Prediction Of Normal Glenoid Morphology With Statistical Shape Modeling

Berger, Steve; Terrier, Alexandre; Becce, Fabio; Farron, Alain; Büchler, Philippe (2016). Prediction Of Normal Glenoid Morphology With Statistical Shape Modeling (Unpublished). In: Société Française de Chirurgie Orthopédique et Traumatologique. Paris.

Patients suffering from glenohumeral osteoarthritis may present an important wear of the glenoid articular surface leading to a new glenoid shape (Neoglenoid). The amount of wear to correct can thus be difficult to evaluate when a total shoulder arthroplasty is planned. Since the positioning of the glenoid component is known to be critical for the long term success of the surgery, it would be helpful to have an estimate of the glenoid shape before it was deformed by osteoarthritis (Paleoglenoid).
The objective of this project was to evaluate the potential of statistical shape modeling to predict the shape of the articular glenoid surface from the remaining parts of the scapula, which have not been affected by the glenoid degenerative wear.

Materials and Methods
To build a statistical shape model (SSM) of the scapula, CT scans of 64 scapulae without any sign of pathology were segmented to produce smooth three-dimensional surfaces of triangular meshes. The 64 meshes were then registered and combined into a SSM using the Statismo library. To evaluate the accuracy of the SSM prediction, we repeated the following six steps for each of the 64 scapulae. Step 1: one of the 64 scapulae is selected. Step 2: the SSM is built without this scapula (leave-one-out). Step 3: the glenoid region of the selected scapula is removed. Step 4: the SSM is fitted based on the remaining part of the scapula. Step 5: the SSM predicts the removed glenoid region. Step 6: the local accuracy of the SSM is evaluated by the distance between the predicted and existing glenoid surfaces. The orientation of the original and reconstructed glenoid were also assessed.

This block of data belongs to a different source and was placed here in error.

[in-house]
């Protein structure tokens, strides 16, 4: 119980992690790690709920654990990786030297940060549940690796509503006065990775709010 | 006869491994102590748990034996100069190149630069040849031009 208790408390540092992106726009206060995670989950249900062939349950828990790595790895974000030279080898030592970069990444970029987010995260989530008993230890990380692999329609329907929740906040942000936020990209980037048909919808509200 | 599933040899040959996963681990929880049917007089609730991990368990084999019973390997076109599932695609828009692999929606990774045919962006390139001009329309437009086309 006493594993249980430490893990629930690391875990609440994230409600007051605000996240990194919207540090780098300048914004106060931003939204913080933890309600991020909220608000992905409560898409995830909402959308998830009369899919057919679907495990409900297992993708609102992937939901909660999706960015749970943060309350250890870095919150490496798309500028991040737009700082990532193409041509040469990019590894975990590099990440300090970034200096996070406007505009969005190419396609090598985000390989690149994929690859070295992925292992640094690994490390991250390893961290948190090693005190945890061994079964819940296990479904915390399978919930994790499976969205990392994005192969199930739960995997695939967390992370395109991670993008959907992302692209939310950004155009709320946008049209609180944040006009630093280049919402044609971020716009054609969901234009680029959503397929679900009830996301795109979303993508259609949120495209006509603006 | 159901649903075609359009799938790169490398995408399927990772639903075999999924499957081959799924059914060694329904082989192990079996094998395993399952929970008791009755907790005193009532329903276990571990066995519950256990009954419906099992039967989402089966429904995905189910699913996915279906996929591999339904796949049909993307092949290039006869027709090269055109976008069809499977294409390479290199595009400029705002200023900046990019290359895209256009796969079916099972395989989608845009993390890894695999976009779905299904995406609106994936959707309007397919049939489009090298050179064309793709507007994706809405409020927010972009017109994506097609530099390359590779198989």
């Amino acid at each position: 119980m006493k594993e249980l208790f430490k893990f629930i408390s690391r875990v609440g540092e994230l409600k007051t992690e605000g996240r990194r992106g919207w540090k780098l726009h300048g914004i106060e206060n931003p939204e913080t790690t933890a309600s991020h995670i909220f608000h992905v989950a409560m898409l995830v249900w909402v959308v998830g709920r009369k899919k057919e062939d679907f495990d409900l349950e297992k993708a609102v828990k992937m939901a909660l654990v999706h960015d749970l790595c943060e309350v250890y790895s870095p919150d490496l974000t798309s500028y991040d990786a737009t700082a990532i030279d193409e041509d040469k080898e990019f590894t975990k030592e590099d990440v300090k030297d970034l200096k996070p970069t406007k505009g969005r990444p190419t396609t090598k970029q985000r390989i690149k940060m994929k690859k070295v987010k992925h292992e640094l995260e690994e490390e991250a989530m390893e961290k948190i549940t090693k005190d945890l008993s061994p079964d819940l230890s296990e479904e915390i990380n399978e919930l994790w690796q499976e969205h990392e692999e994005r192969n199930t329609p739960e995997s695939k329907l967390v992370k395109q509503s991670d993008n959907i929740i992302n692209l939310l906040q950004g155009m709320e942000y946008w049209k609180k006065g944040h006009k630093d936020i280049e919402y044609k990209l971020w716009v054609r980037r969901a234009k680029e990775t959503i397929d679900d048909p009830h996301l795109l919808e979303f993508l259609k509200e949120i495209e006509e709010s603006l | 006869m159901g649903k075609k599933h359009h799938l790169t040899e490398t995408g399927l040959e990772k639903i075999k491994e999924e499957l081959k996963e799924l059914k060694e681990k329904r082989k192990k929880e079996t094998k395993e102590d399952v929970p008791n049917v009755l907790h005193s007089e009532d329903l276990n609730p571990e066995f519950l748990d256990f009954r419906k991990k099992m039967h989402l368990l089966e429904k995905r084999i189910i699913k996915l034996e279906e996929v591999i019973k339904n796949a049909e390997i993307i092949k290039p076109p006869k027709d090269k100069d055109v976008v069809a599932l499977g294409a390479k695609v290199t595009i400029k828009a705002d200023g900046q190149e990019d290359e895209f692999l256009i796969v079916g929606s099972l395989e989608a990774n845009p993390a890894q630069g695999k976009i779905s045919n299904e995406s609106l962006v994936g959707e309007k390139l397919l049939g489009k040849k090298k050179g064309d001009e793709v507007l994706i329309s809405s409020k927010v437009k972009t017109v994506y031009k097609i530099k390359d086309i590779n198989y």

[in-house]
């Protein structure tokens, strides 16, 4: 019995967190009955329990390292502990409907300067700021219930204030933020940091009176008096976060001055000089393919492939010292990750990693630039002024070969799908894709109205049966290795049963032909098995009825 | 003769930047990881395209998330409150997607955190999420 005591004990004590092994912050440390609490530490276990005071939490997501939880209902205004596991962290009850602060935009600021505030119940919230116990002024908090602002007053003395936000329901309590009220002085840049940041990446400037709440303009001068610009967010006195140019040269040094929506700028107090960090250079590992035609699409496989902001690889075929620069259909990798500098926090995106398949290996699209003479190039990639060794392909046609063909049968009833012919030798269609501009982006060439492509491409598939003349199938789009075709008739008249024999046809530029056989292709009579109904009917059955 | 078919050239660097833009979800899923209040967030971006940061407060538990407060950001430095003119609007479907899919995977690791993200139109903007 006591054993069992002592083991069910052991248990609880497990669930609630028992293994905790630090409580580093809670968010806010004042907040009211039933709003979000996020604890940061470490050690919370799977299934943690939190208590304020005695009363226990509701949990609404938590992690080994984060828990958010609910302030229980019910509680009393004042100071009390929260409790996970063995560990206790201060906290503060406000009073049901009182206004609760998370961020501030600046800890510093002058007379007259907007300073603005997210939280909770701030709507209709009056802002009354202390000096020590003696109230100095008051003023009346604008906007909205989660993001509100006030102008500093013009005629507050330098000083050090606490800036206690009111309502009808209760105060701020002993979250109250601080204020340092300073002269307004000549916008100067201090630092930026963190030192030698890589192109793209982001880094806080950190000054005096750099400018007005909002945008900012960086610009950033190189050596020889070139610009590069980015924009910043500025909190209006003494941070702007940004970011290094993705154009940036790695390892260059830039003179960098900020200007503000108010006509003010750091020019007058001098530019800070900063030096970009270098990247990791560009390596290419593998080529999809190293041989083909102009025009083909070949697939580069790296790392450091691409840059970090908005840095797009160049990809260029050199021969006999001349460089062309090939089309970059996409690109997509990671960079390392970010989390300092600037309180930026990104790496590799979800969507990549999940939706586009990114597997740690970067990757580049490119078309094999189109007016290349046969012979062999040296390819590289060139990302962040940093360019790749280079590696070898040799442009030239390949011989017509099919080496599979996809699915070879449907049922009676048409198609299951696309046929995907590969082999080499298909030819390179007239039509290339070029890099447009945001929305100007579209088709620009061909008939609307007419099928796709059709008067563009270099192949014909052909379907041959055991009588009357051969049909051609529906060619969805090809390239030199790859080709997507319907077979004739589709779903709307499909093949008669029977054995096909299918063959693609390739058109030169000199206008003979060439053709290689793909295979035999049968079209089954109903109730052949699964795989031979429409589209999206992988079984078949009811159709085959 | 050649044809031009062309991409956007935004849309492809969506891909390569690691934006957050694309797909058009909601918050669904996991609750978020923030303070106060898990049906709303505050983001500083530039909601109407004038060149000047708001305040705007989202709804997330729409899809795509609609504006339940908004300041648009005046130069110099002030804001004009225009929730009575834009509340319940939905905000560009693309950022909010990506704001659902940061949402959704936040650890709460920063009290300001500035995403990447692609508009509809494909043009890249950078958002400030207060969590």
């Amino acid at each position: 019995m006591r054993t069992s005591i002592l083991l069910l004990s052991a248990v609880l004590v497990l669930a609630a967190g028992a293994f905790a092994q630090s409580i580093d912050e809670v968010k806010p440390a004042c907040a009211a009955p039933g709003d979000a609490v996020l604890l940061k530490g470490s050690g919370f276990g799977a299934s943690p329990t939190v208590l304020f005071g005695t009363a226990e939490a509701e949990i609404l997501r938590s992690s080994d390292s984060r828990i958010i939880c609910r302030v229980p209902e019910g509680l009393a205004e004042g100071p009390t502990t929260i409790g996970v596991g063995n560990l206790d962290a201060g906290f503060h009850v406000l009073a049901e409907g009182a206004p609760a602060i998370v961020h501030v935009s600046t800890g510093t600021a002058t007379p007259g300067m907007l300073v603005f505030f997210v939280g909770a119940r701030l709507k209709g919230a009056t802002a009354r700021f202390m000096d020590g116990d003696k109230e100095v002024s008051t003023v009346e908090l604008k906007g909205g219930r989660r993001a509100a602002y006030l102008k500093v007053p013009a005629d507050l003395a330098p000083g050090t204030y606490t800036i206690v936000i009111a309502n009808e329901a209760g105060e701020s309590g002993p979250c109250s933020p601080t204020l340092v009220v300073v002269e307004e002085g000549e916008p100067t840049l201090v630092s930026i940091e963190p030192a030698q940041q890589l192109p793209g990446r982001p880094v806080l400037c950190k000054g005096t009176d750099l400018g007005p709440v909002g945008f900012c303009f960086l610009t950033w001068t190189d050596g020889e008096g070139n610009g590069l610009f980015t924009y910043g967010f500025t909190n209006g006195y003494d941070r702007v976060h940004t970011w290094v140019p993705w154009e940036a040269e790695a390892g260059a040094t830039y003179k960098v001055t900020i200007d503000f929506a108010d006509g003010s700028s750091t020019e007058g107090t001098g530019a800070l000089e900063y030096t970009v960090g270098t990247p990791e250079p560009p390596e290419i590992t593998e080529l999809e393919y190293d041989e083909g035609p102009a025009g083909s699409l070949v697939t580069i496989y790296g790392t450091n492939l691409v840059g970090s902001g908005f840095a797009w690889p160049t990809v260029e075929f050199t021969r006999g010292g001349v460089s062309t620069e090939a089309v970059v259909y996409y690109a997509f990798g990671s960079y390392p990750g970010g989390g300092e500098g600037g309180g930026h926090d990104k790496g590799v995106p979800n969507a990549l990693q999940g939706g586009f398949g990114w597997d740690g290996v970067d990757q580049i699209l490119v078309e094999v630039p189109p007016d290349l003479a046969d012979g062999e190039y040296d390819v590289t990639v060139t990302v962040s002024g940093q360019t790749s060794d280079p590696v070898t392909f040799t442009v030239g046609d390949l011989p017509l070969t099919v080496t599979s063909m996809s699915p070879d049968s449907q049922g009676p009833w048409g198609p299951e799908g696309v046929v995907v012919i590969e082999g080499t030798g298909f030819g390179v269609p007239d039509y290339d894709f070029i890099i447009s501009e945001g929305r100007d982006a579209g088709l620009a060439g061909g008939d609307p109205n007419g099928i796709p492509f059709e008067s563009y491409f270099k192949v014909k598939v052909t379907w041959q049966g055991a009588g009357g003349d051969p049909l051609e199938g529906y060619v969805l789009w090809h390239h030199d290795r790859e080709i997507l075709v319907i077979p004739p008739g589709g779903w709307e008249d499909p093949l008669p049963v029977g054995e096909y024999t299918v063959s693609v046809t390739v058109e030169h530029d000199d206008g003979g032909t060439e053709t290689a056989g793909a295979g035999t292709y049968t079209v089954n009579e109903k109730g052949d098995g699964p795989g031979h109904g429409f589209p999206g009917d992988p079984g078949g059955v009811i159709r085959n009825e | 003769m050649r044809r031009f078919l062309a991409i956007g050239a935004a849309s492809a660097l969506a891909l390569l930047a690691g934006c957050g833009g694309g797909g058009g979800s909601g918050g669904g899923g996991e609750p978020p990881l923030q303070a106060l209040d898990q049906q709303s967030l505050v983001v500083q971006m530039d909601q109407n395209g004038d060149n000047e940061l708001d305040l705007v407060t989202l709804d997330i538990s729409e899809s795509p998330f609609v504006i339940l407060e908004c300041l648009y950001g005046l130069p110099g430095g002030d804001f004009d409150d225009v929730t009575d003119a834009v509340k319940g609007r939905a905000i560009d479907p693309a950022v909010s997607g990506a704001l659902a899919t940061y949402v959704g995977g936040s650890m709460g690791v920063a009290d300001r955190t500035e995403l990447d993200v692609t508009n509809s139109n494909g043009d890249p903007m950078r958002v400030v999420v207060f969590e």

When the SSM was based on the lateral scapula, the average accuracy reached 0.6 ± 0.1 mm. The accuracy of the glenoid orientation prediction was 2.4 ± 1.6 degree.

Discussion & Conclusions
The proposed method allowed to predict the shape of the glenoid surface, which was here artificially removed. This prediction could be obtained from the lateral part of the scapula, glenoid excluded, which is not affected by wear caused by osteoarthritis. The accuracy of the reconstruction was below 1 mm, and thus acceptable for the preoperative planning of total shoulder arthroplasty. This method should help to improve the positioning of glenoid implants for severe glenoid wear, and eventually reduce the failure risk after total shoulder arthroplasty.

Item Type:

Conference or Workshop Item (Speech)


04 Faculty of Medicine > Pre-clinic Human Medicine > Institute for Surgical Technology & Biomechanics ISTB [discontinued]

UniBE Contributor:

Berger, Steve and Büchler, Philippe


500 Science > 570 Life sciences; biology
600 Technology > 610 Medicine & health




Steve Berger

Date Deposited:

23 Mar 2017 15:05

Last Modified:

23 Mar 2017 15:05


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